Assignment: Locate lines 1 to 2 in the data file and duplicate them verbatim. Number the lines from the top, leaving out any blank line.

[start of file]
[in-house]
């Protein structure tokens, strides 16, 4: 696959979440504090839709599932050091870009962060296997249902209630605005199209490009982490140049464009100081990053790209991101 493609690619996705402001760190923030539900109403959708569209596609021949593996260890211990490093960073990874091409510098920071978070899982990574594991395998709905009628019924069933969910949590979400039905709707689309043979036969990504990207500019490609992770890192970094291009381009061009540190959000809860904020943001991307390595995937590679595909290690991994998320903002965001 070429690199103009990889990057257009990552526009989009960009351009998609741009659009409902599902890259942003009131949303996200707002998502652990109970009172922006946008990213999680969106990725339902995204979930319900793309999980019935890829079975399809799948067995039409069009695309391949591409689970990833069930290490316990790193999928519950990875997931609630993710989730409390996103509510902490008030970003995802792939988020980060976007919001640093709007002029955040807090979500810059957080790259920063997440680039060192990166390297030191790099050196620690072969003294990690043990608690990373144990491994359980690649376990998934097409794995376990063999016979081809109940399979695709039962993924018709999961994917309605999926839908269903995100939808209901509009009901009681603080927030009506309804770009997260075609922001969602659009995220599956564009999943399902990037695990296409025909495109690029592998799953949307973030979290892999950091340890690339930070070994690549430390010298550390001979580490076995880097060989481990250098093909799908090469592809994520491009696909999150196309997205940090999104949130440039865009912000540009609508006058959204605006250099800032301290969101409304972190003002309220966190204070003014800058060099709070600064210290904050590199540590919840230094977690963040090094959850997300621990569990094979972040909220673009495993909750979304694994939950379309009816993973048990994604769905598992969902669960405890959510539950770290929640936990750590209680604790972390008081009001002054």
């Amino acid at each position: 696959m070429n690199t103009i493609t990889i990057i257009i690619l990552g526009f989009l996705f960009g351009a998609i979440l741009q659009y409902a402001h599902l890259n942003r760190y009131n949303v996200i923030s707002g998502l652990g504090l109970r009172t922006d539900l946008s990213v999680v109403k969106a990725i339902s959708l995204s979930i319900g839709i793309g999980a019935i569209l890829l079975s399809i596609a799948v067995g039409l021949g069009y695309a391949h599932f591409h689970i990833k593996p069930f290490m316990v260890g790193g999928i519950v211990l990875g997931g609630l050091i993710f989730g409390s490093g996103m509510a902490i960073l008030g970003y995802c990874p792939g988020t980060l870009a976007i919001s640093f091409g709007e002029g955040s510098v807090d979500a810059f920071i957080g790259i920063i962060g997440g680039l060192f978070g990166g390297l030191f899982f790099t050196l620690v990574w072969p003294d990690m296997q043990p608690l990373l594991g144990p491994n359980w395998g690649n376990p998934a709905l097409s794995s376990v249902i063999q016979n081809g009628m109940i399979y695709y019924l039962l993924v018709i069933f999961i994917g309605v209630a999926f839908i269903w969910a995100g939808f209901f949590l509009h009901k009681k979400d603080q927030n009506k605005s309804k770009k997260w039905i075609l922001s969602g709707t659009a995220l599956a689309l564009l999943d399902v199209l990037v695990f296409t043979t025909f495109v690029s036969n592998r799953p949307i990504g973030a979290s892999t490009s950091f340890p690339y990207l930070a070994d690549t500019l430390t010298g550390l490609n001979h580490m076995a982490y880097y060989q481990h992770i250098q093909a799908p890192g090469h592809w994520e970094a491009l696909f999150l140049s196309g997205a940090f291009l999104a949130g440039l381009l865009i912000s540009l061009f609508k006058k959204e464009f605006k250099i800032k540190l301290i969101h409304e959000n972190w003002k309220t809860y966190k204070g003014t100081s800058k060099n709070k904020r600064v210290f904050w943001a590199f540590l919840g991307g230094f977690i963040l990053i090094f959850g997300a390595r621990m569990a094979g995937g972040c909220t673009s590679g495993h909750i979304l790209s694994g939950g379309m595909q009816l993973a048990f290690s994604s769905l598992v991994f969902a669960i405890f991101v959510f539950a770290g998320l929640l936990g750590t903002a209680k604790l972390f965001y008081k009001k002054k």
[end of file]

[in-house]
């Protein structure tokens, strides 16, 4: 696959979440504090839709599932050091870009962060296997249902209630605005199209490009982490140049464009100081990053790209991101 493609690619996705402001760190923030539900109403959708569209596609021949593996260890211990490093960073990874091409510098920071978070899982990574594991395998709905009628019924069933969910949590979400039905709707689309043979036969990504990207500019490609992770890192970094291009381009061009540190959000809860904020943001991307390595995937590679595909290690991994998320903002965001 070429690199103009990889990057257009990552526009989009960009351009998609741009659009409902599902890259942003009131949303996200707002998502652990109970009172922006946008990213999680969106990725339902995204979930319900793309999980019935890829079975399809799948067995039409069009695309391949591409689970990833069930290490316990790193999928519950990875997931609630993710989730409390996103509510902490008030970003995802792939988020980060976007919001640093709007002029955040807090979500810059957080790259920063997440680039060192990166390297030191790099050196620690072969003294990690043990608690990373144990491994359980690649376990998934097409794995376990063999016979081809109940399979695709039962993924018709999961994917309605999926839908269903995100939808209901509009009901009681603080927030009506309804770009997260075609922001969602659009995220599956564009999943399902990037695990296409025909495109690029592998799953949307973030979290892999950091340890690339930070070994690549430390010298550390001979580490076995880097060989481990250098093909799908090469592809994520491009696909999150196309997205940090999104949130440039865009912000540009609508006058959204605006250099800032301290969101409304972190003002309220966190204070003014800058060099709070600064210290904050590199540590919840230094977690963040090094959850997300621990569990094979972040909220673009495993909750979304694994939950379309009816993973048990994604769905598992969902669960405890959510539950770290929640936990750590209680604790972390008081009001002054």